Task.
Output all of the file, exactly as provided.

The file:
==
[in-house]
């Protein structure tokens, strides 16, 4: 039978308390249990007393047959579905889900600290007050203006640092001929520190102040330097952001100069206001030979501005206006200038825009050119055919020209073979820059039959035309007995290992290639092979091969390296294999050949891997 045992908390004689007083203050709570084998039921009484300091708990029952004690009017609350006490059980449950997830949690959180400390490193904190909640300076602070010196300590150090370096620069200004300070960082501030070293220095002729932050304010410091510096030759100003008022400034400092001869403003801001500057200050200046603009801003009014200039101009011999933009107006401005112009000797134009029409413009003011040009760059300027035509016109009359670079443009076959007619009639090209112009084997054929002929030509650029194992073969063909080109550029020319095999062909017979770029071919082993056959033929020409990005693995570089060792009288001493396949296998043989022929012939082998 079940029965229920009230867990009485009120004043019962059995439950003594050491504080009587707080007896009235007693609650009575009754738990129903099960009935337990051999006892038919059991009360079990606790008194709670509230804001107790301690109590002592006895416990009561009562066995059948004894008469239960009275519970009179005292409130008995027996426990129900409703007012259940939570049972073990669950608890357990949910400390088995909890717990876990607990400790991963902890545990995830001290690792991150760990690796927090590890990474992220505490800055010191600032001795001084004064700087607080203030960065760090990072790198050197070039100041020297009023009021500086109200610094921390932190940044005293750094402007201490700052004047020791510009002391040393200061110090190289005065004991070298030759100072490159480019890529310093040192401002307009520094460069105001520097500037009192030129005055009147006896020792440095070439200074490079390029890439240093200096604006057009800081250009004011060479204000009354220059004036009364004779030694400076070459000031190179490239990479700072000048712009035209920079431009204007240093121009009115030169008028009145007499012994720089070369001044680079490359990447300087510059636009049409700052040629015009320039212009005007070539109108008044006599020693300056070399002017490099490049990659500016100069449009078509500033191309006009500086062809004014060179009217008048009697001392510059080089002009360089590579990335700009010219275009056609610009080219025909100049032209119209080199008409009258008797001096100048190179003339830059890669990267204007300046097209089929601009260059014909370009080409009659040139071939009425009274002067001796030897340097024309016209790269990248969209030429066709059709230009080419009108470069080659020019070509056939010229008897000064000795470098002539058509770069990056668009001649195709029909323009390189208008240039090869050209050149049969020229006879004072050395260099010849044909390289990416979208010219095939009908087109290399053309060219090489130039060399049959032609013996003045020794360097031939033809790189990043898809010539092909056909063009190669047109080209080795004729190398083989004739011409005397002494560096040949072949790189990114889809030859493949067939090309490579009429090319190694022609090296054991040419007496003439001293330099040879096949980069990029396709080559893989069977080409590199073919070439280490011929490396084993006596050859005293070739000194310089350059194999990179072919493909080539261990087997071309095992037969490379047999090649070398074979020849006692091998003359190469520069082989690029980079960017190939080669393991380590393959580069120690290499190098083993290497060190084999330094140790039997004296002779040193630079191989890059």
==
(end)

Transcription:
[in-house]
């Protein structure tokens, strides 16, 4: 039978308390249990007393047959579905889900600290007050203006640092001929520190102040330097952001100069206001030979501005206006200038825009050119055919020209073979820059039959035309007995290992290639092979091969390296294999050949891997 045992908390004689007083203050709570084998039921009484300091708990029952004690009017609350006490059980449950997830949690959180400390490193904190909640300076602070010196300590150090370096620069200004300070960082501030070293220095002729932050304010410091510096030759100003008022400034400092001869403003801001500057200050200046603009801003009014200039101009011999933009107006401005112009000797134009029409413009003011040009760059300027035509016109009359670079443009076959007619009639090209112009084997054929002929030509650029194992073969063909080109550029020319095999062909017979770029071919082993056959033929020409990005693995570089060792009288001493396949296998043989022929012939082998 079940029965229920009230867990009485009120004043019962059995439950003594050491504080009587707080007896009235007693609650009575009754738990129903099960009935337990051999006892038919059991009360079990606790008194709670509230804001107790301690109590002592006895416990009561009562066995059948004894008469239960009275519970009179005292409130008995027996426990129900409703007012259940939570049972073990669950608890357990949910400390088995909890717990876990607990400790991963902890545990995830001290690792991150760990690796927090590890990474992220505490800055010191600032001795001084004064700087607080203030960065760090990072790198050197070039100041020297009023009021500086109200610094921390932190940044005293750094402007201490700052004047020791510009002391040393200061110090190289005065004991070298030759100072490159480019890529310093040192401002307009520094460069105001520097500037009192030129005055009147006896020792440095070439200074490079390029890439240093200096604006057009800081250009004011060479204000009354220059004036009364004779030694400076070459000031190179490239990479700072000048712009035209920079431009204007240093121009009115030169008028009145007499012994720089070369001044680079490359990447300087510059636009049409700052040629015009320039212009005007070539109108008044006599020693300056070399002017490099490049990659500016100069449009078509500033191309006009500086062809004014060179009217008048009697001392510059080089002009360089590579990335700009010219275009056609610009080219025909100049032209119209080199008409009258008797001096100048190179003339830059890669990267204007300046097209089929601009260059014909370009080409009659040139071939009425009274002067001796030897340097024309016209790269990248969209030429066709059709230009080419009108470069080659020019070509056939010229008897000064000795470098002539058509770069990056668009001649195709029909323009390189208008240039090869050209050149049969020229006879004072050395260099010849044909390289990416979208010219095939009908087109290399053309060219090489130039060399049959032609013996003045020794360097031939033809790189990043898809010539092909056909063009190669047109080209080795004729190398083989004739011409005397002494560096040949072949790189990114889809030859493949067939090309490579009429090319190694022609090296054991040419007496003439001293330099040879096949980069990029396709080559893989069977080409590199073919070439280490011929490396084993006596050859005293070739000194310089350059194999990179072919493909080539261990087997071309095992037969490379047999090649070398074979020849006692091998003359190469520069082989690029980079960017190939080669393991380590393959580069120690290499190098083993290497060190084999330094140790039997004296002779040193630079191989890059």